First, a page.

In May 2006, Judt continued in a similar vein with a feature-length article entitled "The Country That Wouldn't Grow Up" for the Israeli newspaper Haaretz. In a March 2007 interview, Judt commented on the American need to block criticism of Israel as stemming from the rise of identity politics in the US. "I didn't think I knew until then just how deep and how uniquely American this obsession with blocking any criticism of Israel is. It is uniquely American." The article, published on Israeli Independence Day, recaps Israel's short history, describing what Judt sees as a steady decline in Israel's credibility that began with the Six-Day War in 1967.
On October 4, 2006, Judt's scheduled New York talk before the organization Network 20/20 was abruptly cancelled after Polish Consul Krzysztof Kasprzyk suddenly withdrew his offer of a venue following telephone calls from the Anti-Defamation League and the American Jewish Committee. The consul later told a reporter that "I don't have to subscribe to the First Amendment." According to The New York Sun, "the appearance at the Polish consulate was canceled after the Polish government decided that Mr. Judt's views critical of Israel were not consistent with Poland's friendly relations with the Jewish state."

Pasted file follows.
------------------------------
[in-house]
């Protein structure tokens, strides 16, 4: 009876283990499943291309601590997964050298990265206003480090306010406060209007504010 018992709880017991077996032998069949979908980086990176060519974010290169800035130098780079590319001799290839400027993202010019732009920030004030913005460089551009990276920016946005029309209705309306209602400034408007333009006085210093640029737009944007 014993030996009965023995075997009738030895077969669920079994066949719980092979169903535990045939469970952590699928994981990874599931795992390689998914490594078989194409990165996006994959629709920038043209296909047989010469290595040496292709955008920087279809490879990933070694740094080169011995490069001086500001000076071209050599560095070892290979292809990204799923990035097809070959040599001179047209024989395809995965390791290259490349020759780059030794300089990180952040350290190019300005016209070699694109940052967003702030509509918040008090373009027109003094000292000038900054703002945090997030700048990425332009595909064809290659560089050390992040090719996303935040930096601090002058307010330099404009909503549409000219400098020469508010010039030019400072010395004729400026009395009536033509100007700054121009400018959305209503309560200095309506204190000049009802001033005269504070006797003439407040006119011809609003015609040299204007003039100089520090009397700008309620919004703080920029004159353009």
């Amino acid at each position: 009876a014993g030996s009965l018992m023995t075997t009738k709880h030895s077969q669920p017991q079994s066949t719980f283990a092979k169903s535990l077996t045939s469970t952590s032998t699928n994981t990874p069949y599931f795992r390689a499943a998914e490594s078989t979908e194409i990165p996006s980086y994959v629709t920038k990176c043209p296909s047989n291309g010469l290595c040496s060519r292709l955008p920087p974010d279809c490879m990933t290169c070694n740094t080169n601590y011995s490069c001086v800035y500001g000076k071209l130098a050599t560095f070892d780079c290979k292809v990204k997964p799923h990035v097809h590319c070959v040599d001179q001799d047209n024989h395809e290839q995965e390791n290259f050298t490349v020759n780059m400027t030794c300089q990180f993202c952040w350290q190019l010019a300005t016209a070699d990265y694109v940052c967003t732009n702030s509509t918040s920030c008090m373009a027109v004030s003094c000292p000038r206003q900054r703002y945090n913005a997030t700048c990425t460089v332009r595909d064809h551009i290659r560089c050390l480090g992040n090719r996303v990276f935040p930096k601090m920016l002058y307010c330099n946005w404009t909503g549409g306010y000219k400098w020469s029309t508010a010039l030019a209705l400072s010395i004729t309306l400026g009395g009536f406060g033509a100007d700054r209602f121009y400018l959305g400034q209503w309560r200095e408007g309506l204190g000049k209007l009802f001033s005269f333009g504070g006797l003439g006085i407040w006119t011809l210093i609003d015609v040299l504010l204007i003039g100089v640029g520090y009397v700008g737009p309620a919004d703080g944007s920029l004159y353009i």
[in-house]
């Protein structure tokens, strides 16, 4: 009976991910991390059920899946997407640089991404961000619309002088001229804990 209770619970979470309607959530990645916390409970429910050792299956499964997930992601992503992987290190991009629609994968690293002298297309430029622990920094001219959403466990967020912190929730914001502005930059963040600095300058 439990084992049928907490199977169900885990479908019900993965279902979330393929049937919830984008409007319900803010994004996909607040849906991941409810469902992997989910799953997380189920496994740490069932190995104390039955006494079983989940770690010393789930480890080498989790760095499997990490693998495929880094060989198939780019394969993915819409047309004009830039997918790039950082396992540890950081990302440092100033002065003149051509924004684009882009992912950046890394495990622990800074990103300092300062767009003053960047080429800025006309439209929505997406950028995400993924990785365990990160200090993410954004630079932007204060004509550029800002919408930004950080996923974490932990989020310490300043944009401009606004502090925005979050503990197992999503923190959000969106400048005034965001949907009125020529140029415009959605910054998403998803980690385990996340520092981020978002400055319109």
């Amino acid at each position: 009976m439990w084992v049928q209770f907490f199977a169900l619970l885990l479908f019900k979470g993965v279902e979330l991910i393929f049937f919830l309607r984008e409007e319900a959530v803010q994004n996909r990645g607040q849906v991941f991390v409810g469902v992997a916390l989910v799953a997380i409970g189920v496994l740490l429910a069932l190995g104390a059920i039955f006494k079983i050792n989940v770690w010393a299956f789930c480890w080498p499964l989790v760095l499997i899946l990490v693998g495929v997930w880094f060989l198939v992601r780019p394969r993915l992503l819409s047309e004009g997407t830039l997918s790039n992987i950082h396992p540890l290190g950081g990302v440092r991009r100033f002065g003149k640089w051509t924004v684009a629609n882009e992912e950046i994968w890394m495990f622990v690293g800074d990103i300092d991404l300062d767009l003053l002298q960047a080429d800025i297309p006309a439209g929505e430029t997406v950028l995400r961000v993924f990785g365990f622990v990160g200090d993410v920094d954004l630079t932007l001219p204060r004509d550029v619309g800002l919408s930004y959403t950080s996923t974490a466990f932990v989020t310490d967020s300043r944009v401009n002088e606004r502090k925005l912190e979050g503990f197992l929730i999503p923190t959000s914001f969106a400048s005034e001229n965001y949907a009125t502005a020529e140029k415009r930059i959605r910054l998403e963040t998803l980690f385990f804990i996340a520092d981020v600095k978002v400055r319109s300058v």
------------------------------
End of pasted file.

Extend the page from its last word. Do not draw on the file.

According to the Washington Post, the ADL and AJC had complained to the Polish consul that Judt was "too critical of Israel and American Jewry," though both organizations deny asking that the talk be canceled. ADL National Chairman Abraham Foxman called Judt's claims of interference "wild conspiracy theories." Kasprzyk told the Washington Post that "the phone calls were very elegant but may be interpreted as exercising a delicate pressure. That's obvious — we are adults and our IQs are high enough to understand that." Judt, who had planned to argue that the Israel lobby in the US often stifled honest debate, called the implications of the cancellation "serious and frightening." He added that "only in America — not in Israel — is this a problem," charging that vigorous criticism of Israeli policy, acceptable in Israel itself, is taboo in the US. Of the ADL and AJC, he said, "These are Jewish organizations that believe they should keep people who disagree with them on the Middle East away from anyone who might listen."